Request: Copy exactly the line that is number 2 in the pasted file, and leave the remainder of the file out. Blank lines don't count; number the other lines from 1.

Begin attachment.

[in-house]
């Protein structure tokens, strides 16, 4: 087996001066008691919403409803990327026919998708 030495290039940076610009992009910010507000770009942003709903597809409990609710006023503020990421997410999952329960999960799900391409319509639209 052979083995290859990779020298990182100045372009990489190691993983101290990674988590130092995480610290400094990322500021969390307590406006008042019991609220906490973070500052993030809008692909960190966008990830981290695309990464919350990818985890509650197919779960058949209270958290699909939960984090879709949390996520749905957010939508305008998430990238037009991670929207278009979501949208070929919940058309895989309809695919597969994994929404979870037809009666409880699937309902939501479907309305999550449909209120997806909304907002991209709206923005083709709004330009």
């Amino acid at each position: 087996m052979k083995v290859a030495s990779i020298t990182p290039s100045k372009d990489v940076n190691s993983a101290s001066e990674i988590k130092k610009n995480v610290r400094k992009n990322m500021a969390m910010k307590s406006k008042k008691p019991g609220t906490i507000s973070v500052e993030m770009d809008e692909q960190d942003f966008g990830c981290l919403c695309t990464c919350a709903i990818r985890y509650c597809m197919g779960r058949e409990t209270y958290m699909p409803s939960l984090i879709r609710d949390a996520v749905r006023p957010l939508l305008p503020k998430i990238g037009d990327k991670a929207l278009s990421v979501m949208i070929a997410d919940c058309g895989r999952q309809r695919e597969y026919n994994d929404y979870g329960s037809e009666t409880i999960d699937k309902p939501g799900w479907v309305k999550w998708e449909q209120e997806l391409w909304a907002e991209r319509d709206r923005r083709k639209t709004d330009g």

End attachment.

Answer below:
């Protein structure tokens, strides 16, 4: 087996001066008691919403409803990327026919998708 030495290039940076610009992009910010507000770009942003709903597809409990609710006023503020990421997410999952329960999960799900391409319509639209 052979083995290859990779020298990182100045372009990489190691993983101290990674988590130092995480610290400094990322500021969390307590406006008042019991609220906490973070500052993030809008692909960190966008990830981290695309990464919350990818985890509650197919779960058949209270958290699909939960984090879709949390996520749905957010939508305008998430990238037009991670929207278009979501949208070929919940058309895989309809695919597969994994929404979870037809009666409880699937309902939501479907309305999550449909209120997806909304907002991209709206923005083709709004330009």